Vulnerability Assessments & the 5 Laws of Cybersecurity
Jul 19, 2022
It’s hard to believe, but once upon a time, business networks weren't so complicated; entire teams worked 40 hours on-site, and staff accessed IT almost anytime through a simple shoulder tap. Fast forward to today: most employees either work remotely full or part-time and experience new complex technical problems and hope IT support promptly fixes them.
Rapid digital transformation, new partnerships, and larger remote workforces have given IT staff a new complicated web to weave and protect. As more untrained employees get acclimated to working offsite, threat actors are learning they have more targets than ever.
The Growing Demand for Vulnerability Assessments
Vulnerability assessments (or risk assessments) are now business best standards that help determine network gaps and if employees/partners are following the necessary practices to keep data safe— no matter where they work. Especially since…
- 86% of people don’t know that a VPN helps reduce risks from unsafe connections
- 61% don’t know that private browsing doesn’t prevent their ISP from tracking them
- 52% don’t realize that ransomware involves encrypting data for ransom
- 89% cannot identify multi-factor authentication in screenshots
- 27% don’t realize that public Wi-Fi can be unsafe
While Vulnerability assessments determine if organizations are secure and locate potential gaps, the vital question remains: What should businesses do proactively to ensure their data, not to mention reputation, are not at risk?
The 5 Laws of Cybersecurity
When it comes to cybersecurity, proactivity is typically a plus. And while there is almost always a new practice to deploy, this list helps businesses maintain a clearer image of their network, understand what makes them vulnerable, and help create protocols to deter future security holes.
1. Everything is Vulnerable
While employees are still your most significant risk factor, breaches can appear everywhere. Organizations must be cautious and treat everything as a potential risk, including inbound data, new and old devices, partners, and applications.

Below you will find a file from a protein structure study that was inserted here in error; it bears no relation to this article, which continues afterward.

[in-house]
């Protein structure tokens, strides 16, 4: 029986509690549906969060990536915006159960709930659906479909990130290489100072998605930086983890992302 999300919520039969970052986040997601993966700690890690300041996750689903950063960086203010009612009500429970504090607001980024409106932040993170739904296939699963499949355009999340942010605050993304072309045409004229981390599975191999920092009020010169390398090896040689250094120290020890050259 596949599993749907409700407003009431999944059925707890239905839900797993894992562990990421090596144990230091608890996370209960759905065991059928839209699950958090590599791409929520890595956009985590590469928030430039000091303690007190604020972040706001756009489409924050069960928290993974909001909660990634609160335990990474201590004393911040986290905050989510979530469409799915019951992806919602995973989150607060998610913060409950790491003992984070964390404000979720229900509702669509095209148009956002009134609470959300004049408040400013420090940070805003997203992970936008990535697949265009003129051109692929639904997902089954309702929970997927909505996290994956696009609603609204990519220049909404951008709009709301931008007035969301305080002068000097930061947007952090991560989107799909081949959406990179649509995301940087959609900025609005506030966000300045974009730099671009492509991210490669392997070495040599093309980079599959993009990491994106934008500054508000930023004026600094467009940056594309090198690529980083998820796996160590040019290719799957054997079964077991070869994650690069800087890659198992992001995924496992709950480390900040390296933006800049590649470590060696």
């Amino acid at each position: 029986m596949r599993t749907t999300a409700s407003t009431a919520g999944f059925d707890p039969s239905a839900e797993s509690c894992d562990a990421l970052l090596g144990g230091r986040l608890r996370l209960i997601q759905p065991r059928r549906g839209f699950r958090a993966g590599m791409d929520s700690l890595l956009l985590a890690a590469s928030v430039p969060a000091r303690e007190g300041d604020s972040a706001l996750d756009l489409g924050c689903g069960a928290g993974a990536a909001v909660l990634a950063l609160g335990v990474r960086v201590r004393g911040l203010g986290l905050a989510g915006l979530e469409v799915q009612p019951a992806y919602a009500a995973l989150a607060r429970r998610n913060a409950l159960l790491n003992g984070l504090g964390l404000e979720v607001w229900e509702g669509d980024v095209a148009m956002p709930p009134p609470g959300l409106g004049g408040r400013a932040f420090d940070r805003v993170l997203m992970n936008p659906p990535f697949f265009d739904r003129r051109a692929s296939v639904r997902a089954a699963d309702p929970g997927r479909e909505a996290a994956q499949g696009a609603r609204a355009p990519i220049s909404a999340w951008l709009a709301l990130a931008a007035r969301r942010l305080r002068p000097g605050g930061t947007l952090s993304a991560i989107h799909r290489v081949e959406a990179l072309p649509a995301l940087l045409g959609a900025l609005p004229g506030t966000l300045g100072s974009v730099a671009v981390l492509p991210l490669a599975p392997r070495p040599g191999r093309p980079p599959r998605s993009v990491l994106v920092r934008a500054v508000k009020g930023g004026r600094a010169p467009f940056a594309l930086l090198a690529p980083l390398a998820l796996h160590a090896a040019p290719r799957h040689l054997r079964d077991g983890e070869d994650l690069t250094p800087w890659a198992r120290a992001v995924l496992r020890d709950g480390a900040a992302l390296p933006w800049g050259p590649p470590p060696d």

Cybercriminals constantly adapt new techniques, so businesses can’t afford to assume anything is ever entirely safe. Even an authorized partner could make an error that endangers your entire infrastructure. Organizations must consider everything is malicious and verify before trusting; for example, restricting usage so employees/partners only access what they require. Another is verifying a company’s cybersecurity before working with them.
2. Staff/Partners Don’t Always Follow the Rules
Did you know that 88% of data breaches result from human error? A continuously high number, regardless of today’s increased focus on educating employees about potential threats, so clearly, training alone doesn’t cut it. But why…?
Staff can often cut corners and, without realizing it, pick convenience over security. Cybersecurity professionals should assume users won’t always act as professionally as they should, and companies should emphasize cybersecurity training as often as possible to specify clear protocols.
Mistakes happen, and cybersecurity systems shouldn’t fall at the first error when properly designed. Cybersecurity professionals should presume people will use unsafe practices and, by nature, anticipate designing more robust systems and protocols.
3. Remove All Unnecessary Devices
Business networks are rapidly evolving as the world adopts more technology. Teams can reduce unnecessary risks and complexities by removing older, outdated equipment to decrease their attack surface.
Protecting every piece of software takes resources and time. The more assets, the more complicated it will become, raising the chances of errors and oversight. Clearing outdated devices can make the process faster, clearer, and more affordable.
4. Record & Audit Regularly
Knowing what technology is essential can be difficult, especially within larger and evolving enterprises. Precisely why it is critical to document all policies, devices, and changes and then regularly audit them.
For example, records should be kept every time your team…
- Adds a new device
- Downloads an application
- Amends a policy
- Or makes other system changes
If not, they might forget, fail to update, and make unexpected vulnerabilities.
5. Expect the Best… Plan for the Worst
No one ever wants to be targeted. But when it comes to cybersecurity, only a few things are ever assured...
1. Staff will make errors (often careless)
2. You can expect systems to fail (at some point)
3. Cybercriminals will always find ways to penetrate networks
IT teams should always anticipate attacks and create preventative protocols to mitigate data breaches. These generally include backups of critical systems and data and a way to inform affected parties fast.
Business security is constantly evolving to keep up with new emerging threats. These five laws were created as a guide to help ensure the three pillars of cybersecurity: people, processes, and technology are at the front of your strategy and are protected through routine Vulnerability Assessments and comprehensive protocols.